Writing Advice: Art of Editing

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Let’s face it, folks. Editing is one of the hardest things about writing. Sure, it can be tough to sit in front of a blank page and get started, but I think it’s even tougher to sit in front of a completed piece with red pen — metaphorical or not — in hand. When faced with a piece that you have deemed finished, it can be difficult to decide where to cut and where to pare down. Even more difficult, in my opinion, is taking that step back and surveying your piece as a whole to see what is missing and what needs to be addressed as you pursue the editing process.

Yes, editing is a thorny practice. Luckily, there are a lot of great tips out there for you. For instance, there is this Lifehacker post that contains five great tips for editing your own work. Their big, main points include printing out the piece you want to edit, putting distance between you and the completed piece, reading the piece aloud, pretending to be in the piece’s intended audience as you look at it, and being ruthless with what you’ve created. These are all fantastic tips and I think they’ve really hit on the five main tenets to remember when editing your own writing.

My personal favorite on this list, which is a piece of advice that I swear by for my own work, is reading your work aloud. Quoting from the post:

“…actually listening to your written syntax is one of the best ways you can catch areas with jangling phrasing. Read your work out loud and change anything that doesn’t make sense or that you stumble over.”

When reading something silently, it’s easy for your eyes to simply gloss over possible errors or clunky sounding phrases. When you’re reading it out loud, for some reason that forces your brain to work harder at deciphering the words you’ve put down. This will immediately ferret out anything that doesn’t sound quite right.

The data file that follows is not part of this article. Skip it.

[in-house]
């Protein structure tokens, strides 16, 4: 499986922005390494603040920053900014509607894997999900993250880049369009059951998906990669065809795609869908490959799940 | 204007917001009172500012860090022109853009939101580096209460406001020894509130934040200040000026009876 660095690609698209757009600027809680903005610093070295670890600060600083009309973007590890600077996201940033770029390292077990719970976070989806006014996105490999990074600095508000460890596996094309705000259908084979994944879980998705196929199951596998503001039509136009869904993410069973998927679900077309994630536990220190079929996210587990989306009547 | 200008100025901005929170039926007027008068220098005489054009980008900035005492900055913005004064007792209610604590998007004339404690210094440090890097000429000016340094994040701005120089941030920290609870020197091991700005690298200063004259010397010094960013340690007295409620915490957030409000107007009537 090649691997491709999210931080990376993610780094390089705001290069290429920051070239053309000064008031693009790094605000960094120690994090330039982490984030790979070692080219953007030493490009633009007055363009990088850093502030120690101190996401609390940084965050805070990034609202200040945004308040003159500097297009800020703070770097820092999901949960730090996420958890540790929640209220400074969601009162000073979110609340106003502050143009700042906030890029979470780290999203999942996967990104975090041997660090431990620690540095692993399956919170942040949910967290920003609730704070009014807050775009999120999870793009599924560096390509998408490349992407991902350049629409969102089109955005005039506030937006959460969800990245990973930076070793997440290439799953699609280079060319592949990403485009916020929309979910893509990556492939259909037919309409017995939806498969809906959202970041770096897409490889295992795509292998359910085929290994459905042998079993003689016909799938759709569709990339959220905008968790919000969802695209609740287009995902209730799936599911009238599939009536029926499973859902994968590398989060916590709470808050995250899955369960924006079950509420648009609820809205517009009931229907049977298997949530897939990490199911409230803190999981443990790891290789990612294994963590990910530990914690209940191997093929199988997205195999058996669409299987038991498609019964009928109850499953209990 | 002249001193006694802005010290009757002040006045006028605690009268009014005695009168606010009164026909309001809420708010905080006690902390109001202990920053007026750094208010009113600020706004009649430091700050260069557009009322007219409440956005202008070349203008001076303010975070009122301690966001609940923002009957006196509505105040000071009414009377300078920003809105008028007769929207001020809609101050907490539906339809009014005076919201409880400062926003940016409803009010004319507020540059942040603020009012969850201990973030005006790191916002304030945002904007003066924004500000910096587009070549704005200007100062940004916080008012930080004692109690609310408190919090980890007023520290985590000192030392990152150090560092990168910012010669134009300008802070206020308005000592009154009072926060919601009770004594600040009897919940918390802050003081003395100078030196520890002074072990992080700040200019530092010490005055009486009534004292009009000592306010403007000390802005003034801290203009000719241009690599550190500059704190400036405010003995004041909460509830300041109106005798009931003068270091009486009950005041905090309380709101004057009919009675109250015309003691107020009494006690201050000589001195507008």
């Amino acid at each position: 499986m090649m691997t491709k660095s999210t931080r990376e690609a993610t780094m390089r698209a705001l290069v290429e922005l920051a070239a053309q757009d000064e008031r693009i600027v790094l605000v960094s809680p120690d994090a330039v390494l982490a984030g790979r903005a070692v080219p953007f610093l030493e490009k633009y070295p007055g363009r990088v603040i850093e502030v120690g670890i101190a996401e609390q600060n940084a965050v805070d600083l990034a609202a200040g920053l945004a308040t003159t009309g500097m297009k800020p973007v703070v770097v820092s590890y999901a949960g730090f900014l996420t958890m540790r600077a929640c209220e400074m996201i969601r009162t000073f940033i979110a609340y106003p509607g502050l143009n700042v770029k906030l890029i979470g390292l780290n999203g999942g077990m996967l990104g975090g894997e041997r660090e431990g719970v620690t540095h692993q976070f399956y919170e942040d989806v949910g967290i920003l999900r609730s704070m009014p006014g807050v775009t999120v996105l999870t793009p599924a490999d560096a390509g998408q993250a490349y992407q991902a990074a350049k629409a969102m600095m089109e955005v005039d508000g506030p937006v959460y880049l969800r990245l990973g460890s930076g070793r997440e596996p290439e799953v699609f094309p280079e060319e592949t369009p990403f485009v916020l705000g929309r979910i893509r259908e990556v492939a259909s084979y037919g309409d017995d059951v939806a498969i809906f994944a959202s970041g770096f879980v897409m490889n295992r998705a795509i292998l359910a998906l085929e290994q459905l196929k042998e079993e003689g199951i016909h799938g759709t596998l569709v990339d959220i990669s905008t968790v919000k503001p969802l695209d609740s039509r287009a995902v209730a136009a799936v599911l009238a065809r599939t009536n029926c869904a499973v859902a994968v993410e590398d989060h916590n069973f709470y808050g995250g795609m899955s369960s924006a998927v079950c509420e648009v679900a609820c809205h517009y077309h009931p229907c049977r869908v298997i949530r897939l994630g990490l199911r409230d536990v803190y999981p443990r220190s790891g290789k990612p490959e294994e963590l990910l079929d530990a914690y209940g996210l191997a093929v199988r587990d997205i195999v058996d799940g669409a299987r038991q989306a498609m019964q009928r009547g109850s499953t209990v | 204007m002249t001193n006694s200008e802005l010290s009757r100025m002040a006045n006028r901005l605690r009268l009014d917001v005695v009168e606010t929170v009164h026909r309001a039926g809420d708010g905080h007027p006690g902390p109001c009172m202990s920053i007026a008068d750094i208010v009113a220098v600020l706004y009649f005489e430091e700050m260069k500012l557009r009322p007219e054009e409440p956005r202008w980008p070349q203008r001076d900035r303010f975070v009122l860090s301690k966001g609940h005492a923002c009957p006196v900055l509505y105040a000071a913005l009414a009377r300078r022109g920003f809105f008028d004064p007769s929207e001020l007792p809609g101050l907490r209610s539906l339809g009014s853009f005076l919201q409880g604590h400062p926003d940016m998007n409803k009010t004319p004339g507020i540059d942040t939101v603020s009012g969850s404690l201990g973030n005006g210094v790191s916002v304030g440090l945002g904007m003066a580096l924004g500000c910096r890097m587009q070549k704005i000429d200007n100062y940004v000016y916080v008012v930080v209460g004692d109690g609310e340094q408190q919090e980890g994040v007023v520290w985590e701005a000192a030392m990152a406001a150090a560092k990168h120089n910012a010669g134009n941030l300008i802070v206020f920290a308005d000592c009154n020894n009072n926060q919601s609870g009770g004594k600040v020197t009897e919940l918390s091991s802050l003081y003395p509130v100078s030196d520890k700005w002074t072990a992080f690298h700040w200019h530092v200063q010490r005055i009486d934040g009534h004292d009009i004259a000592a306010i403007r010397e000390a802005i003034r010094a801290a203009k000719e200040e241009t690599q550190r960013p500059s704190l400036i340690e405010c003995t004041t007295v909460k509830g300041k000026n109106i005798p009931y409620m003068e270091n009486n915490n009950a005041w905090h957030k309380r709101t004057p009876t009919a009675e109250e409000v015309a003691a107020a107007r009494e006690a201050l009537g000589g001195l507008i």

Check out Lifehacker’s post about tips for editing your own work, and happy editing!

— Jet Fuel Blog Editor, Mary Egan

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3 thoughts on “Writing Advice: Art of Editing

  1. Paula Cappa April 23, 2013 / 10:16 am

    While I think these suggestions are really good for all writers to do in their finishing stages, I’m not in favor of writers doing their own editing. So, I’ll politely offerthe opposite view here for a minute. I am a copy editor by occupation. I am a writer, mostly fiction, and I write a blog about classic short stories. So, I write creatively every day. I edit every day. I still hire a content editor, a line editor, and a proofreader for my novels. Why three editors? Because no matter how many times or what strategies I use to edit/proof my own work (and I’ve used all the tactics named), I still miss things. As writers, we are too close and too involved to see or hear all the errors or even the poorly structured in our own work. So, when I give my MS to an editor, it’s pretty clean but it’s not completely free of errors. My goal as a self-published author is to produce the most perfect and professional quality product I can. In professional publishing (at least in the old days), for a book you had three editors on the MS before going to print. For me, I wouldn’t dream of producing my work out there without it going through the editorial process. But as a writer, yes, use all the strategies necessary to get your MS as clean as you can. Still, consider the advantages of a professional edit, especially if you are a self-published author.

    • Editor April 23, 2013 / 8:28 pm

      I completely agree with you. An outside pair of eyes is absolutely essential before putting your work out there. The kind of editing that we often talk about here is just a way for authors to polish up their manuscript before passing it off to someone who will be more objective. Because yeah, I know that the one pass that I give my writing is not going to make it perfect. Not by a long shot! All good points — thanks for the comment!

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